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On International Day of Non-violence, remembering ideas of Mahatma

2 October, 2020 08:59:36
Home / On International Day of Non-violence, remembering ideas of Mahatma
On International Day of Non-violence, remembering ideas of Mahatma

In January 2004, Iranian Nobel laureate Shirin Ebadi had proposed to the United Nations for an International Day of Non-Violence and he suggested October 2, the birthday of Mahatma Gandhi to be declared as The International Day of Non-Violence. Since the UN declaration, Gandhi’s birthday is observed as an occasion to "disseminate the message of non-violence, including through education and public awareness". The resolution reaffirms "the universal relevance of the principle of non-violence" and the desire "to secure a culture of peace, tolerance, understanding and non-violence".

How do we define violence? According to World Health Organization (WHO), violence is the intentional use of physical force or power, threatened or actual, against oneself, another person, or against a group or community, that either results in or has a high likelihood of resulting in injury, death, psychological harm, mal-development or deprivation. The definition encompasses interpersonal violence as well as suicidal behaviour and armed conflict. It also covers a wide range of acts, going beyond physical acts to include threats and intimidation. Besides death and injury, the definition also includes the myriad and often less obvious consequences of violent behaviour such as psychological harm, deprivation and mal-development that compromise the well-being of individuals, families and communities.

But why is there so much of violence? Each year, over 1.6 million people worldwide lose their lives to violence. Violence is among the leading causes of death for people aged 15–44 years worldwide, accounting for 14% of deaths among males and 7% of deaths among females. For every person who dies as a result of violence, many more are injured and suffer from a range of physical, sexual, reproductive and mental health problems. Moreover, violence places a massive burden on national economies, costing countries billions of US dollars each year in health care, law enforcement and lost productivity.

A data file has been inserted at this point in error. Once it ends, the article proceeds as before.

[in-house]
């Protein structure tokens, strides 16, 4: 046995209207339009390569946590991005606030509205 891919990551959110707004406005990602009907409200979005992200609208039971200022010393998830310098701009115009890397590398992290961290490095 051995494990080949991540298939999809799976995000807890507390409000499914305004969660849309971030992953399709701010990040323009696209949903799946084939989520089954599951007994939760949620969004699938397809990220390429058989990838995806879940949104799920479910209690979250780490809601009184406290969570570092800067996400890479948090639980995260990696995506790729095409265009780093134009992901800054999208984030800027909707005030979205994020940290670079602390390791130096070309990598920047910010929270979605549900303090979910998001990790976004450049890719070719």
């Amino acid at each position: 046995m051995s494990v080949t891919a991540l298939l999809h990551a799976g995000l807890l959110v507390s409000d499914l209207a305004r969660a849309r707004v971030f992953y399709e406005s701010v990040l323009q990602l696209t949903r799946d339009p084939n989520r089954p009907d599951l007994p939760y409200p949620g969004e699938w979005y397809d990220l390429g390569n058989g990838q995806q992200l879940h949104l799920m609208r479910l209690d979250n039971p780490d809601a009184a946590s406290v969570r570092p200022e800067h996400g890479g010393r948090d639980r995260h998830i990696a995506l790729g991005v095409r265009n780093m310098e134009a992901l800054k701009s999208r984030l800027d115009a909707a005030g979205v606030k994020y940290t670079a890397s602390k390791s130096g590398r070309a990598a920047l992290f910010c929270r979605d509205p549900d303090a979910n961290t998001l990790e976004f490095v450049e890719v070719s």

Father of the Nation

The modern era is characterised by unprecedented, and well documented, mass killings. While war-related casualties and other human driven violent episodes have experienced a dramatic increase throughout the 18th and 19th centuries, it is the 20th century that has, so far, been the pinnacle of mass slaughter in human history. 

The two world wars together with the genocides, revolutions and other mass killings, including the systematic destruction of one’s own populations have resulted in around 200 million deaths worldwide. Furthermore, organizational and ideological developments have made mass killings easier to undertake and legitimize, while technological advancements have quickened this process. For example while Tsarist Russia executed less than 4,000 individuals accused of political crimes during a period of 85 years, the Soviet NKVD killed around 700,000 political prisoners in a few months with an average of 1,000 executions per day.